In the summer of 2004, Walt Disney Pictures bet an estimated 140 million dollars (including marketing costs) that audiences were ready for another adaptation of Jules Verne's 1873 novel Around the World in Eighty Days, 48 years after the celebrated 1956 Michael Todd production, with aging kung fu comedian Jackie Chan essaying the role that made Cantinflas a star. It proved a losing wager. Typical of the approach to the remake was the hiring of film composer Trevor Jones. The 55-year-old Jones is a veteran journeyman in the movie scoring business, with 25 years of steady work behind him, and he has cultivated that most hirable of attributes among those of his profession, versatility (the other important talent being an ability to work fast, of course). A look back at his busy career (which has resulted in at least two dozen previous soundtrack albums) includes adventure films, fantasies, dramas, romantic comedies -- you name it. Jones, a South African by birth, has also shown a willingness to share the soundstage with a variety of '80s rock stars, among them Bono and Sting. And he has worked for Disney before (The Dark Crystal, Labyrinth). So, he presumably has no trouble with a soundtrack album that begins with a newly written and rather sappy song by ex-Eurythmic David A. Stewart, "Everybody All Over the World (Join the Celebration)," and even includes an inexcusable revival of the insufferable Disney copyright "It's a Small World," performed by Baha Men. When Jones and the London Symphony Orchestra finally get the album to themselves, the composer's versatility comes into play, as he follows the protagonists around the globe, offering bits of familiar local music to mix in with the standard movie-music fare. His overture is straight out of the John Williams songbook, and his invention does not improve from there. This is serviceable music in a serviceable movie, but it will do nothing to improve the standing of a composer who, in a quarter century of uninterrupted music writing for the screen, has never once earned an Academy Award nomination. (To be fair, he has been nominated for a couple of Golden Globes.) Of course, Victor Young's score for the 1956 film was an Oscar winner.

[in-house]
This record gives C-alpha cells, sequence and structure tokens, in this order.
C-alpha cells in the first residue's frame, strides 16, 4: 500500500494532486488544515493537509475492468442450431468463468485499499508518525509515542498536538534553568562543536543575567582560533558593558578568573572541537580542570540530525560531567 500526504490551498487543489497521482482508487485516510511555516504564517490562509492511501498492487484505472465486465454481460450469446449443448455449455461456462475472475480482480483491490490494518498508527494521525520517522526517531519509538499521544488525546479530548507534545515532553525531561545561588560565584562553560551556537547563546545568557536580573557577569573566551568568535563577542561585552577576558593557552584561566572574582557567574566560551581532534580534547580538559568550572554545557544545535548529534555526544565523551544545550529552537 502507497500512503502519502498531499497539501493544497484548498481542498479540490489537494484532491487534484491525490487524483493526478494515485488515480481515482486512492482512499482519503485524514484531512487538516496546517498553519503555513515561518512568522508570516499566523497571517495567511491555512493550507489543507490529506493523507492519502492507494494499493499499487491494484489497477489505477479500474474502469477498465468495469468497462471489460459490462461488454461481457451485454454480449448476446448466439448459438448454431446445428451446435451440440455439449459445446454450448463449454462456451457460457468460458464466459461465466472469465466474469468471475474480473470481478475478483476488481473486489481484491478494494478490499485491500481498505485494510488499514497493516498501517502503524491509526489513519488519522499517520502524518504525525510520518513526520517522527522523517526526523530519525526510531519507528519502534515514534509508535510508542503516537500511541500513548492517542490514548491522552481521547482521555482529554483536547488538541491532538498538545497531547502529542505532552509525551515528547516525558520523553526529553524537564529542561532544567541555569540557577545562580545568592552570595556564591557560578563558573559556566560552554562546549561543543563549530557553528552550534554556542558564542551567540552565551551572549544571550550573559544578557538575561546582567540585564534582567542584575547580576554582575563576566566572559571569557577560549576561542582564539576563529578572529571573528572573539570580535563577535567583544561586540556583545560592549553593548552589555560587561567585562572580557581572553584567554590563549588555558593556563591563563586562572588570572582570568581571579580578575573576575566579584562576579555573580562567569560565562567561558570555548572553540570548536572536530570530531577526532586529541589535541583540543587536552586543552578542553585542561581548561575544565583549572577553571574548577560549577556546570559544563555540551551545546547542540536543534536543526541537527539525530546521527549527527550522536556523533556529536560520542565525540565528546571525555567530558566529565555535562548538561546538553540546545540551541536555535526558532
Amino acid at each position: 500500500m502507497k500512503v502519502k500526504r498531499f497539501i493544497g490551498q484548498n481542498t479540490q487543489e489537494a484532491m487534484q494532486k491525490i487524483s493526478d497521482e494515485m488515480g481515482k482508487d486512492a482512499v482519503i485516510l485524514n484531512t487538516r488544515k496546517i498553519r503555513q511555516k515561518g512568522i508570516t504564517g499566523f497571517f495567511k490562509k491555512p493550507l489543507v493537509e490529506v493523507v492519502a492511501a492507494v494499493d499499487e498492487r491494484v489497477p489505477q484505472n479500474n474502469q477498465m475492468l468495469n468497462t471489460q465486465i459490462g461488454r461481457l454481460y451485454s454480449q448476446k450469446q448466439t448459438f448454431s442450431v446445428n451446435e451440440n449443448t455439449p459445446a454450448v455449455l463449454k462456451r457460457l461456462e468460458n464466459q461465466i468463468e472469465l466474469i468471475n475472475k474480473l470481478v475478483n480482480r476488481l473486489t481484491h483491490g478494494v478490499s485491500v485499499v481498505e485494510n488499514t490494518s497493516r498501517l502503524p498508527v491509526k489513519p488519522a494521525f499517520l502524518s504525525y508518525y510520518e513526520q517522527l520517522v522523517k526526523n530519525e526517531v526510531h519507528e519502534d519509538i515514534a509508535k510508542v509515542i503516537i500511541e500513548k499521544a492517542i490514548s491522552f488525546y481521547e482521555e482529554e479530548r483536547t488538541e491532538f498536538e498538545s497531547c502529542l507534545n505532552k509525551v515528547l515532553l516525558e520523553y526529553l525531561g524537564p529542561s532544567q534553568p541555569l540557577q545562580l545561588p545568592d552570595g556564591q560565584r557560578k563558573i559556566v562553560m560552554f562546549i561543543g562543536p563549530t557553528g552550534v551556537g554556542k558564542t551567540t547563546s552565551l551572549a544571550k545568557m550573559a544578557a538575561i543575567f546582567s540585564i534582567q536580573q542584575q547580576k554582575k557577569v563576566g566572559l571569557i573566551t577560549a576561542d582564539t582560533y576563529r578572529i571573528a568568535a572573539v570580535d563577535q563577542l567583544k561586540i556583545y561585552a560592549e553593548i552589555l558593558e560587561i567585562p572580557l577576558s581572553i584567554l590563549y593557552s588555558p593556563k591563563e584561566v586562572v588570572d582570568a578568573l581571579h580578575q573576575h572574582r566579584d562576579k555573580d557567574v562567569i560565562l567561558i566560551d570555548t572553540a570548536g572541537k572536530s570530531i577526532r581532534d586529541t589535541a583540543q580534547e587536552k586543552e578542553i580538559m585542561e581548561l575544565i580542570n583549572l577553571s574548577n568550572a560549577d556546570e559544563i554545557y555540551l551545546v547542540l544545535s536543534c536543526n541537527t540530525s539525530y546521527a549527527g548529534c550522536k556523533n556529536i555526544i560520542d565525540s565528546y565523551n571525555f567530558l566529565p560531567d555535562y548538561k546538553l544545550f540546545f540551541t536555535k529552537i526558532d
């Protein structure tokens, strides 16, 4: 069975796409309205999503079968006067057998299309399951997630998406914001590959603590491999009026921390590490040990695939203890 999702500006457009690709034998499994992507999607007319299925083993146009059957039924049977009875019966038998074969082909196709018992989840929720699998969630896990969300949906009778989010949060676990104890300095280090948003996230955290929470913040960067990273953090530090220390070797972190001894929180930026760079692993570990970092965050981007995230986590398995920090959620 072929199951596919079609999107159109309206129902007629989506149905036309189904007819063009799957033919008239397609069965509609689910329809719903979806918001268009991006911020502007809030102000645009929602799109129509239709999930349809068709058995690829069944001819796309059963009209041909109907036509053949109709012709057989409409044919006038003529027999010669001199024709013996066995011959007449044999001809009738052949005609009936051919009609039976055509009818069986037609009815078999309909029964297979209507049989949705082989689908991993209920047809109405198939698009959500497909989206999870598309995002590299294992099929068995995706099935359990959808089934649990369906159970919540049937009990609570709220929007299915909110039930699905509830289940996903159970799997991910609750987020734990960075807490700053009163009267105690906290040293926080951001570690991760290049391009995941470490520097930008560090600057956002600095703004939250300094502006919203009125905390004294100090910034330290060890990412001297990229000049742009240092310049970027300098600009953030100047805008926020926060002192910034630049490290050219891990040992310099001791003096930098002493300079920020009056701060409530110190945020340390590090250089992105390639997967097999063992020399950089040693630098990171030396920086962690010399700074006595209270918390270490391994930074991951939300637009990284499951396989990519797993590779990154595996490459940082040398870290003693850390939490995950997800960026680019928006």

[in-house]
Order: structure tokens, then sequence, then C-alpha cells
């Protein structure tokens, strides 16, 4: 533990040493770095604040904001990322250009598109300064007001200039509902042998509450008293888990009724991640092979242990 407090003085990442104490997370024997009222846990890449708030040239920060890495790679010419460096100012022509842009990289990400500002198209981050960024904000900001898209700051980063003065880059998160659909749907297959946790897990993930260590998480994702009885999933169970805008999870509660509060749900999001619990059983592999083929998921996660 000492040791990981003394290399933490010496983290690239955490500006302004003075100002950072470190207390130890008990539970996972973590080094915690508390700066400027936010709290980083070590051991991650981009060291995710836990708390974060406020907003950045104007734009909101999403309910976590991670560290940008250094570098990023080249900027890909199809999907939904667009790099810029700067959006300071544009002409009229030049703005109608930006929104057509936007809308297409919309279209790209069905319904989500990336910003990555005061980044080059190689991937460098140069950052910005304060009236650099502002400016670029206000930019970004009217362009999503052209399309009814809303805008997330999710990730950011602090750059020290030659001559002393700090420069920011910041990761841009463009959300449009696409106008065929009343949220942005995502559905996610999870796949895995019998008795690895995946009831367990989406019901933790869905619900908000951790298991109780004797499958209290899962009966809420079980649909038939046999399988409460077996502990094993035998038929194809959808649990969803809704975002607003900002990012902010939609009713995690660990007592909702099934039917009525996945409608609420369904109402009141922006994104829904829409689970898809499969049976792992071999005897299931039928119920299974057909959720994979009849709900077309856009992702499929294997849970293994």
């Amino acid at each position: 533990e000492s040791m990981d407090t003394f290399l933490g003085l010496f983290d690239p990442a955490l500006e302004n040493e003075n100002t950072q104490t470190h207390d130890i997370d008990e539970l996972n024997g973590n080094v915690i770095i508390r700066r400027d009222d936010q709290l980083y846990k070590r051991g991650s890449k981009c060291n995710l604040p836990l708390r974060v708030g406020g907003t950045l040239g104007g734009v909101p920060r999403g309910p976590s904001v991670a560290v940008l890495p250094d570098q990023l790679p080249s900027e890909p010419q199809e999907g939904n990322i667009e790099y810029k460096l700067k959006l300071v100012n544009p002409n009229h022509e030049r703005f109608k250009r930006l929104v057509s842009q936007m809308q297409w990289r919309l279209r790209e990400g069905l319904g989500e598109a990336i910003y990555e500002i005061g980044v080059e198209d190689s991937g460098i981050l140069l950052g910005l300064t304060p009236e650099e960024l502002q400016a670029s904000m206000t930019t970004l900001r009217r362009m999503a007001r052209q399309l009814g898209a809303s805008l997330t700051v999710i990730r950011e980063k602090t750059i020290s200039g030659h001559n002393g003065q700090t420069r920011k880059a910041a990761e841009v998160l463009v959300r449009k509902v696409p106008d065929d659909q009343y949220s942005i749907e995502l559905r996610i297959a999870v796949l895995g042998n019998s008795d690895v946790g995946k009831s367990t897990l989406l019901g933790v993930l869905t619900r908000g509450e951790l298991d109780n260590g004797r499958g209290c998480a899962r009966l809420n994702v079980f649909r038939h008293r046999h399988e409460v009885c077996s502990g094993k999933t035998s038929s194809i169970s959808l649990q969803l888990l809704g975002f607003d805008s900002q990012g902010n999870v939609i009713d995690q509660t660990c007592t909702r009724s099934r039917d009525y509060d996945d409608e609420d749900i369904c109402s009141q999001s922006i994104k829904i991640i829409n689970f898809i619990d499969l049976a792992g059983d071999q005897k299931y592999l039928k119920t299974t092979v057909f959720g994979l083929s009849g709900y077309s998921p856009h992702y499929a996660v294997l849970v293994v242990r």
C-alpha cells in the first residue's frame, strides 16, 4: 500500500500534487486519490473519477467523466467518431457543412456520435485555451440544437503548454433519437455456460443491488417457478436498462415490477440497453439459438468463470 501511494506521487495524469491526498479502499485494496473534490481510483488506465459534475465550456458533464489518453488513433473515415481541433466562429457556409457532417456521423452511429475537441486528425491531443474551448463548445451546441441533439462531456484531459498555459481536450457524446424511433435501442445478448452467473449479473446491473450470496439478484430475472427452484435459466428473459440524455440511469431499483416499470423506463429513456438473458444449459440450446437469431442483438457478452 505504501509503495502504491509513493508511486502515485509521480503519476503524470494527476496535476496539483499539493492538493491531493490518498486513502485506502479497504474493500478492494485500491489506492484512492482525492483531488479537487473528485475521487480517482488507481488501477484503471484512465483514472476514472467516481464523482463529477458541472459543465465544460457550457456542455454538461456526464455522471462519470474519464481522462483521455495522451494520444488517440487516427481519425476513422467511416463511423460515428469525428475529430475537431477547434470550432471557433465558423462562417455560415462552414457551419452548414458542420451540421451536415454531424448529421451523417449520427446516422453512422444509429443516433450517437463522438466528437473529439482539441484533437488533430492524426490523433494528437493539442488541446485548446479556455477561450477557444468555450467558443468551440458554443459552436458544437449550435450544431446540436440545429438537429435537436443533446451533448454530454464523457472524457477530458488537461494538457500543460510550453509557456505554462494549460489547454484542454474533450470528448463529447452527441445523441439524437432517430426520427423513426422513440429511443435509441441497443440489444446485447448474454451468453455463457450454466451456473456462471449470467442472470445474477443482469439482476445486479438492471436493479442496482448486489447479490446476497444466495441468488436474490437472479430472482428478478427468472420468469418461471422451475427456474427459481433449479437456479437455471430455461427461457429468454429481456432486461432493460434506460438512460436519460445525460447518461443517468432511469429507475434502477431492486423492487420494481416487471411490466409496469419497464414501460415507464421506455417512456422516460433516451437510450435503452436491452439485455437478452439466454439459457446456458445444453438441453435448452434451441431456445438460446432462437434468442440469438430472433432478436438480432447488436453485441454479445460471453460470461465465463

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AllMusic Review by William Ruhlmann
feat: David A. Stewart
feat: Tina Sugandh
feat: Baha Men